Thursday, August 5, 2010

Wed 4 August - 9 Months

Just got back from a week in England to see family. And back in time to celebrate 9 months of living in Belgium. I already did a summary of my time here at the 3 month stage, and will briefly return to some of these points to see how things have changed 6 months on. But before then, I think it's time I wrote about the things I've missed and still miss from back home since living out here (excluding the obvious, such as friends and family.).

I think it's probably fair to say that my life isn't exactly poorer for not having these things, and not having them (for the most part) hasn't in any way made me unhappy. Nevertheless, I'd rather I had them in my life than not. Some of these are rather trivial things, others less so. The list below is not in any particular order.

1. BBC Radio 5 Live.
Now I know I can listen to it online, and sometimes I do (although rarely), but it's just not the same as having it on my radio. I love this station. It's always on when I'm home, even in the background when I'm not particularly paying any attention to it. But, in particular, I miss the live sports coverage, notably the football. Due to certain rights issues, whenever live sport is broadcast on 5Live, its online coverage (outside the UK) cuts out and replays old shows instead.

I followed virtually the whole of last season's football through the BBC's online text commentary, as well as via the reports in the papers online. Now, as I support Bristol City, there would be very few, if any, instances of their matches being broadcast on 5Live. But, I still take an interest in the Premiership and have always loved 5Live Sport on a Saturday afternoon. I grew up listening to it and it's usually on to this day almost every Saturday during the season. The same goes for the midweek games.

2. My digital radio.
Completely redundant in Begium. Unless you enjoy round the clock coverage of the Tour de France and the goings on of the Belgian football Championship. I don't. Almost as bad as having to cope with Scottish football.

Again, I could listen to various digital stations online, but it's just not the same for me. I'm a traditionalist (okay, some would say philistine). Having a laptop has obviously made it easier, but I still prefer to listen to the radio, on the radio. For a start, it's far louder! And I think the sound's better too.

Luckily, I own a very old radio which was given to me by my uncle on my 10th or 11th birthday, I think. And it has longwave. This means I still get to listen to my other radio love: Radio 4. And it really has made a huge difference to me. Not only do I get my morning fill of the Today programme, but I still get to listen to all of my other favourite shows (You and Yours, Start the Week, The Culture Show etc...). And of course, Test Match Special. Where on earth would I be without Aggers and Co. and the live commentary and banter of Test Cricket?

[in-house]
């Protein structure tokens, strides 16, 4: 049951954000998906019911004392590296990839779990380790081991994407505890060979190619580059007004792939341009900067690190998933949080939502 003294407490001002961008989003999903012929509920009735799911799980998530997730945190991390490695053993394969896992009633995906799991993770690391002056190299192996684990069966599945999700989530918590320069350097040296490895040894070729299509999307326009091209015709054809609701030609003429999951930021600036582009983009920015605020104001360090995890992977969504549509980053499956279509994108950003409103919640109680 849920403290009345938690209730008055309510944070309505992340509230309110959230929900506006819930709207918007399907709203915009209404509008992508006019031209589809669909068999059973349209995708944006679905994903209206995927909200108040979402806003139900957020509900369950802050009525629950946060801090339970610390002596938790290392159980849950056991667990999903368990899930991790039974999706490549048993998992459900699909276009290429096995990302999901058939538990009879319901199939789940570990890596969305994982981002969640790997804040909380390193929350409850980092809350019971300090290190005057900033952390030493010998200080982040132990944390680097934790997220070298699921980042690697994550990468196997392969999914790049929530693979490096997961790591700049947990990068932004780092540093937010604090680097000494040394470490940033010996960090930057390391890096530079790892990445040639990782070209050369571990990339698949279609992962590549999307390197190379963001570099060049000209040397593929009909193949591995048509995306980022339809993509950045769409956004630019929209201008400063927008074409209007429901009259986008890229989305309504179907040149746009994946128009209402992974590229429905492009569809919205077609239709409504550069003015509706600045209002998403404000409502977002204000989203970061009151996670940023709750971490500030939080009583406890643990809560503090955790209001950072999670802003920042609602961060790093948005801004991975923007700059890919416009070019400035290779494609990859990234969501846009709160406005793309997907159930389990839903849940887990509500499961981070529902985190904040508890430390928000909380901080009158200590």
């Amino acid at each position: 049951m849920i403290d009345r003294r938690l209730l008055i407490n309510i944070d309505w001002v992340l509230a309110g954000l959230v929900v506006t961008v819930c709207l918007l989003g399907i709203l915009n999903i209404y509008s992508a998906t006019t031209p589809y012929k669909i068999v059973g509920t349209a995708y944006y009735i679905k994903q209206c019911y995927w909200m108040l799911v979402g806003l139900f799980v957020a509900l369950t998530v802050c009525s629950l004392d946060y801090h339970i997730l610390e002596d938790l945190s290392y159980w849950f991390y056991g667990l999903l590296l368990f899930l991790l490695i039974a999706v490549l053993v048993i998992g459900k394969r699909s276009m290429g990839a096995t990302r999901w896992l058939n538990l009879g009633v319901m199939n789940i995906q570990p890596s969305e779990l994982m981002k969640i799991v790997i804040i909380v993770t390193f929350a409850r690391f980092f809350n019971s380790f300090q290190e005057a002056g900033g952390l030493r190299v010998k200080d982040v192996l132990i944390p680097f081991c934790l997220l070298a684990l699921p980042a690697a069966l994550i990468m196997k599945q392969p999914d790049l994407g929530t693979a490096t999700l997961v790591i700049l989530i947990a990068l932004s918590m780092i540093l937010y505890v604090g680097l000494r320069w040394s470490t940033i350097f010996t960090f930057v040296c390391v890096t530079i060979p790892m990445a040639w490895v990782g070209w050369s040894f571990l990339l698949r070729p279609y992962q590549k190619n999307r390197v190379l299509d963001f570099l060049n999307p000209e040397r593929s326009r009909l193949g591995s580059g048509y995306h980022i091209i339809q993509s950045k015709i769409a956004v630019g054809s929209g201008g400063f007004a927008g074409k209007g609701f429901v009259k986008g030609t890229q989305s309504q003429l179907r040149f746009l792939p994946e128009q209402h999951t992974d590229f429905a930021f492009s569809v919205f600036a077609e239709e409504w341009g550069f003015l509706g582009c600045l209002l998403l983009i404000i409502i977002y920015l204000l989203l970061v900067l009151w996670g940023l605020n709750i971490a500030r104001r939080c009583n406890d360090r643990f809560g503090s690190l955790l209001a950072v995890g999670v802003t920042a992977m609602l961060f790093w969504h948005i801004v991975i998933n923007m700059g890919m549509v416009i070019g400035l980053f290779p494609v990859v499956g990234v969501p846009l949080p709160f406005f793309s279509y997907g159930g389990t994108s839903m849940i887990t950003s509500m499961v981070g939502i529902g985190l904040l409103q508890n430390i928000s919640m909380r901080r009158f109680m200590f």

3. The Sunday Times
I love Sundays in the UK. I love the tradition of millions of people buying their Sunday paper and settling down over breakfast or brunch, or when out in cafés or parks, and rifling through (or binning) the endless (useless) supplements, the news that often sets the agenda for the week ahead, the TV guide (where we can moan at there still being nothing worth watching on TV). Now I know I shouldn't really buy The Sunday Times, being a Murdoch paper and all, and me being a bit of a Lefty, but I do, and I like it.

You can buy your Sundays over here, but in Brussels not Mons. And without the glossy supplements. Not the same. C can't be doing without her Style section! In fact, half the paper is missing. You would have thought that considering there must be well over a million Britons living in Europe, they would publish it in full in various capital cities.

Again, reading it all online just isn't the same. Reading the free guide to the forthcoming season online isn't quite as good as having it all in your hands.

4. Breakfast Cereals
That don't cost 2 or 3 times as much for half of what you get. No, I'm not bitter (still).

5. Walkers Crisps
They're obsessed with paprika flavoured crisps. Now, I don't mind them, but give me a bag of Salt 'n' Vinegar or Cheese and Onion any day of the week. They don't do the same flavours. Ketchup or Bolognaise flavour??

6. Corner Shops
They have similar type shops, but I've yet to find one when you can buy your paper, crisps, milk, chocolate bars in the same place. Often, these kind of shops are also found towards the town centre amongst the other shops, rather than isolated in the middle of residential streets. They also have ones with mini-deli counters. Far too posh for a corner shop.

7. Curry
Probably in my top 3 of things I miss the most. God, how much do I love my curry? Rather a lot is the answer. There's nothing like being a Brit abroad and becoming a complete curry snob. They just don't do curry the way it's done in its home country! Has no one told these people that a Chicken Bhuna should cost between £4-£7? Not €15-€20. And samosas and bhajis are snacks that cost about £2.50, not €10.

Add to this, the Thali cafés in Bristol that serve superb vegetarian curries, or Masala Zone in London. Both adhere to the idea that curries need not always be heavy and unhealthy. They serve their curries on large metal trays which are divided into several small sections. Each section contains a different kind of curry (meat and/or vegetarian), as well as the rice, naans and chutneys. I'm salivating just writing this.

8. Vegetarian Options in Restaurants
What is it with mainland Europe and its aversion to all things vegetarian? They seem to confuse vegetarian with vegetables/anything's that's green. "You want vegetarian? Of course, here's a plate of cold carrots and green beans." A starter I had when we first moved here.